There were, indeed, cobia on the rocks, which is where we hooked a double-header - a pair of 18-pounders. There were six or eight cobia in a loose school, and they moved in a wide, irregular pattern around the rocks. It was difficult to see them, as the wind had come up and clouds covered the sun from time to time. But when we would spot feeding cobia and made good casts to them, we had instant hookups. We had four or five fish on and landed, the best being our 18-pounders.
Big Bay Cheat Sheet
|Trolling motors help fishermen slip silently into creeks and mangrove points.
Photo: Bob McNally
While my morning on Tampa Bay with Nobles was good by any measure, it's by no means an isolated event. Plenty of area fishermen have been scoring regularly on the Bay's abundant fish for years. Many guides earn a good living off the Bay these days, too, which shows that the water is healthy and sport-fish abound.
"Tampa Bay's redfishing is excellent, especially in spring and fall," says Captain Dave Markett, a longtime area resident and regular on the redfish tournament circuit, which holds events in the Bay area. "Reds can be found all over the Bay, but naturally anywhere there are shell beds is prime. Some of the small islands due south of St. Petersburg, near the open Gulf, are especially choice red drum spots."
Tarpon are making a strong comeback, too. Shallow-water sight fishing for tarpon is available every summer in the far northern "upper" reaches of Tampa Bay. Tarpon can be found way up in bays, feeder rivers and back-bay pockets, usually on flats. They'll hit streamer flies, live baits and jigs. A one-ounce black-and-silver DOA Bait Buster is a favorite local tarpon lure. The Bait Buster looks like a small marine catfish, which is a delicacy to tarpon.
In addition to catfish, Tampa Bay tarpon feed heavily on small bay anchovies (locally called krill) and menhaden. The abundance of bait - particularly sardines - in the Bay undoubtedly has had a positive influence on the number of tarpon available during summer. Bait stocks have increased dramatically, say Bay fishermen, since the Florida net ban went into effect 11 years ago. Tarpon also gorge on 12- to 18-inch long ladyfish, at times herding them into pods and crashing them like schools of mullet. There are more ladyfish of that size now, too, because the nets are gone.
Tampa's tarpon season begins in mid-April around the Sunshine Skyway Bridge in the lower Bay, as 76- to 78-degree water temperatures draw in bait and silver kings from the open Gulf of Mexico. Tarpon (30- to 130- pounders) hold around the deep-water bridge, and fishermen catch plenty there until July when blistering hot weather scatters schools. This sends tarpon to the upper reaches of the Bay - past downtown St. Petersburg and into downtown Tampa. Upper Tampa Bay splits into Hillsborough Bay and Old Tampa Bay, and tarpon can be found throughout the area.
Boat ramps are available at many locations around Tampa Bay. Most are shown on NOAA charts and on the Florida Atlas & Gazetteer (DeLorme Map Company, (207) 846-7000). For visiting anglers who want a marina with good facilities, the Mariner's Club Bahia Beach Island Resort & Marina ((813) 645-3291) in Ruskin is a good choice. It caters to fishermen and is near top-notch Bay angling.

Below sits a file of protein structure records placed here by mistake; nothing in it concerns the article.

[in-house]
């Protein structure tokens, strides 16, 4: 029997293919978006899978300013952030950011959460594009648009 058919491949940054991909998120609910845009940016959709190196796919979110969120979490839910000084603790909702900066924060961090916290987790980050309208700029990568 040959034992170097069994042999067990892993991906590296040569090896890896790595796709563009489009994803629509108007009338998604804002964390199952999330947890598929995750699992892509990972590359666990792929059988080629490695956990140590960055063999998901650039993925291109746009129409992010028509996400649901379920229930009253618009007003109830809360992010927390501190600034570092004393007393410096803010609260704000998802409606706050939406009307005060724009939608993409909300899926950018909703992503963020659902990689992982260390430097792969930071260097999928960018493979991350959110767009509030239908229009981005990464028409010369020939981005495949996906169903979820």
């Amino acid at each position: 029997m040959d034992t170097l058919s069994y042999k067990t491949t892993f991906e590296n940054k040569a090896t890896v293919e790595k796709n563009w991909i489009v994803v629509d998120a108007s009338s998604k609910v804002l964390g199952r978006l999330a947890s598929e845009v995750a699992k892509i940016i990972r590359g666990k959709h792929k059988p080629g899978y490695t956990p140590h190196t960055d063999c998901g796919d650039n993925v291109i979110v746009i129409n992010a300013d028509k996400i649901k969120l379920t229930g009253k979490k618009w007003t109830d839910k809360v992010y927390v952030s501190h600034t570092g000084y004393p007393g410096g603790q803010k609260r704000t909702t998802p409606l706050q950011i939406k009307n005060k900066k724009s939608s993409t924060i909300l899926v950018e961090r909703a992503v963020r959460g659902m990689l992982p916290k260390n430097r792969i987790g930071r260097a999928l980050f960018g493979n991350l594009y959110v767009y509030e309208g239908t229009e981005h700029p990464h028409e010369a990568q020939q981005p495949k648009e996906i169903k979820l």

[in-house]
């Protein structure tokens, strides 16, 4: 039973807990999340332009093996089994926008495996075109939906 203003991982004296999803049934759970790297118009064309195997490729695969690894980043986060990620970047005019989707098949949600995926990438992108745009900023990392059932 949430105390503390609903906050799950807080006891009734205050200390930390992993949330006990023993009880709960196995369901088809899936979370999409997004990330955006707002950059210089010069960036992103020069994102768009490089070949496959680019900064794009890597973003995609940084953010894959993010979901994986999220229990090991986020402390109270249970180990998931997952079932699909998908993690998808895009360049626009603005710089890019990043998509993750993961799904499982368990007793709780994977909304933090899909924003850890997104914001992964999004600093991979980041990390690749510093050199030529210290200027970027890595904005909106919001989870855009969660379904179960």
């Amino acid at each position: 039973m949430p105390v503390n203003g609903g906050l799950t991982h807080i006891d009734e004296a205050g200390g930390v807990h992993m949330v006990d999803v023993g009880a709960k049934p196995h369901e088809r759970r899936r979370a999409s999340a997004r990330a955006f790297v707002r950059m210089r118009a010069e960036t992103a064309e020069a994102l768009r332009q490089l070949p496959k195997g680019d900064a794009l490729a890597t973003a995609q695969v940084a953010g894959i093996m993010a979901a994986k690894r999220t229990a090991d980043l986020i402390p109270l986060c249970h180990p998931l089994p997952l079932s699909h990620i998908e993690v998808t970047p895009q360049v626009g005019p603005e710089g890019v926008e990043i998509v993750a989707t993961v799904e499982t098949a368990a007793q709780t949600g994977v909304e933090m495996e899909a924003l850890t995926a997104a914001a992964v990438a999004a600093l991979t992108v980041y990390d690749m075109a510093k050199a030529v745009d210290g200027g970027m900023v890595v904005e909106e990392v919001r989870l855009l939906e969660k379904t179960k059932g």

Sutton Channel, near the Convention Center in downtown Tampa, is loaded with tarpon. Almost any summer morning fish can be found there rolling. The waters around Davis and Harbor islands, right in Tampa, are also good and so is the nearby Hillsborough River, which cuts the heart of the city.
One of the more remarkable and largely overlooked fisheries in Tampa Bay is for permit - the same fish so famous for snubbing the offerings of anglers in the Florida Keys and elsewhere. Captain Jim Lemke enjoys outstanding big permit fishing near the mouth of Tampa Bay. Much of his best fishing is off beach areas, around sandbar edges near the Gulf of Mexico. The Anna Maria Island and Fort Desota areas are especially good for permit, he says.
Sight fishing for beach and sandbar permit is great in the Gulf, and fish can be huge. They average 20 pounds, but Lemke has seen 50-pound giants.
Live crabs are deadly, and sometimes live shrimp work. Lures are not as effective as bait, but jigs catch some permit, too. Permit begin showing along Tampa Bay area beaches in April, and the fishing stays good through July. Permit often are found right with tarpon during the run of heavy silver kings.
Tampa Bay is a flats- and bay-boat anglers' dream, even in regions near the open Gulf. But the Bay is big and shallow (averaging just 12 feet deep), and it can get rough in a hurry. Wise anglers therefore tend to fish leeward water, usually grass flats, shell bars, rock piles, canals and mangrove areas. And because there are plenty of launch ramps spotted around the bay, there's no reason to run across big, open water in small boats designed for no more than a light chop.
Besides, the fishing is too good in Tampa Bay to leave.